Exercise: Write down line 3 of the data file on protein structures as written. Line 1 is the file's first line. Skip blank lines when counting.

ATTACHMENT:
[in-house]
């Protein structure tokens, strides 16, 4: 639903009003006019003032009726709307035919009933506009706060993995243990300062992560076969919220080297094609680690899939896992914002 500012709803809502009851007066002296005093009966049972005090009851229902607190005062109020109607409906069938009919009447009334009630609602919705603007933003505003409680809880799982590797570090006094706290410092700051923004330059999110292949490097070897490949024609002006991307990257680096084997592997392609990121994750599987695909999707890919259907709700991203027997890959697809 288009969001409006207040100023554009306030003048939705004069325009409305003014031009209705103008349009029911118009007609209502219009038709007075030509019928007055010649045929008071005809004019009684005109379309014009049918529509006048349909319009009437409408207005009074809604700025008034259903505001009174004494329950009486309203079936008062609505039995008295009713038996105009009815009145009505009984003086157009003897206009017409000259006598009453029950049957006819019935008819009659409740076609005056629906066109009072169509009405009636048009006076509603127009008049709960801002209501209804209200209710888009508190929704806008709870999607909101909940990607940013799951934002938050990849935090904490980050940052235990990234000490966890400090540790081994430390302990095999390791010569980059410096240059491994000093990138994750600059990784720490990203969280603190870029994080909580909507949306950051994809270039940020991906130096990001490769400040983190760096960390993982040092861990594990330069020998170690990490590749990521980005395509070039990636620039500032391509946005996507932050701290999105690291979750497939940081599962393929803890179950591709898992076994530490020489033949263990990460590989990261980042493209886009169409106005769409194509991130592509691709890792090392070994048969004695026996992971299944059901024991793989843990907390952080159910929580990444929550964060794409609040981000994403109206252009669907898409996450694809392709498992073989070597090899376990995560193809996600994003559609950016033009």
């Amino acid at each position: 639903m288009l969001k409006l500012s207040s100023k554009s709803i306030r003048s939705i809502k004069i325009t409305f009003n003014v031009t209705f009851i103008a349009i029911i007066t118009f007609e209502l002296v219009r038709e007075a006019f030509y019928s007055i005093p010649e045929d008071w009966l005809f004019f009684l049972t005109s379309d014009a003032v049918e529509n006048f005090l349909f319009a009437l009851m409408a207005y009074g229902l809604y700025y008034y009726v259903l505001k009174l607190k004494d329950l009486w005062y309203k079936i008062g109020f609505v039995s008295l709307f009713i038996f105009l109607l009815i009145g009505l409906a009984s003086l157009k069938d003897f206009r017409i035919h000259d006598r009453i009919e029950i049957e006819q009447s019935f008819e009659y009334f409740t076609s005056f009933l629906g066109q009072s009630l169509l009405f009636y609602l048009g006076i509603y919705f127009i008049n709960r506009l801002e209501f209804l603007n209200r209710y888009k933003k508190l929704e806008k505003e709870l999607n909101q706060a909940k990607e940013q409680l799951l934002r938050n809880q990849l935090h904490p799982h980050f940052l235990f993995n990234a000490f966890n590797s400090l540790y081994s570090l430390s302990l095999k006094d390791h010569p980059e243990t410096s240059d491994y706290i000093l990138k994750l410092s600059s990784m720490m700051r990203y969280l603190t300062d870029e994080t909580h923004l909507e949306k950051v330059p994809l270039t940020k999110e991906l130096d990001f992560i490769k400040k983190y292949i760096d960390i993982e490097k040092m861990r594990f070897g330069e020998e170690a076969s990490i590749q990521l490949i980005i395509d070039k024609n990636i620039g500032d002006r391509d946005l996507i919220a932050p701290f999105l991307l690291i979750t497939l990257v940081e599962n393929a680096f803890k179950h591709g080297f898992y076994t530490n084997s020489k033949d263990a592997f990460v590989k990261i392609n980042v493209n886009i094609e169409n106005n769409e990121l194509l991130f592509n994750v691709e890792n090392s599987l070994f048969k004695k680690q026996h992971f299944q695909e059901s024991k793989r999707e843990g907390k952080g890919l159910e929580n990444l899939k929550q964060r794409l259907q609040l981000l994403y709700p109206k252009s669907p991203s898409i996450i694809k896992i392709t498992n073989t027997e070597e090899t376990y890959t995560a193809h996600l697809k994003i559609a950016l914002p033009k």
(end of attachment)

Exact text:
């Amino acid at each position: 639903m288009l969001k409006l500012s207040s100023k554009s709803i306030r003048s939705i809502k004069i325009t409305f009003n003014v031009t209705f009851i103008a349009i029911i007066t118009f007609e209502l002296v219009r038709e007075a006019f030509y019928s007055i005093p010649e045929d008071w009966l005809f004019f009684l049972t005109s379309d014009a003032v049918e529509n006048f005090l349909f319009a009437l009851m409408a207005y009074g229902l809604y700025y008034y009726v259903l505001k009174l607190k004494d329950l009486w005062y309203k079936i008062g109020f609505v039995s008295l709307f009713i038996f105009l109607l009815i009145g009505l409906a009984s003086l157009k069938d003897f206009r017409i035919h000259d006598r009453i009919e029950i049957e006819q009447s019935f008819e009659y009334f409740t076609s005056f009933l629906g066109q009072s009630l169509l009405f009636y609602l048009g006076i509603y919705f127009i008049n709960r506009l801002e209501f209804l603007n209200r209710y888009k933003k508190l929704e806008k505003e709870l999607n909101q706060a909940k990607e940013q409680l799951l934002r938050n809880q990849l935090h904490p799982h980050f940052l235990f993995n990234a000490f966890n590797s400090l540790y081994s570090l430390s302990l095999k006094d390791h010569p980059e243990t410096s240059d491994y706290i000093l990138k994750l410092s600059s990784m720490m700051r990203y969280l603190t300062d870029e994080t909580h923004l909507e949306k950051v330059p994809l270039t940020k999110e991906l130096d990001f992560i490769k400040k983190y292949i760096d960390i993982e490097k040092m861990r594990f070897g330069e020998e170690a076969s990490i590749q990521l490949i980005i395509d070039k024609n990636i620039g500032d002006r391509d946005l996507i919220a932050p701290f999105l991307l690291i979750t497939l990257v940081e599962n393929a680096f803890k179950h591709g080297f898992y076994t530490n084997s020489k033949d263990a592997f990460v590989k990261i392609n980042v493209n886009i094609e169409n106005n769409e990121l194509l991130f592509n994750v691709e890792n090392s599987l070994f048969k004695k680690q026996h992971f299944q695909e059901s024991k793989r999707e843990g907390k952080g890919l159910e929580n990444l899939k929550q964060r794409l259907q609040l981000l994403y709700p109206k252009s669907p991203s898409i996450i694809k896992i392709t498992n073989t027997e070597e090899t376990y890959t995560a193809h996600l697809k994003i559609a950016l914002p033009k």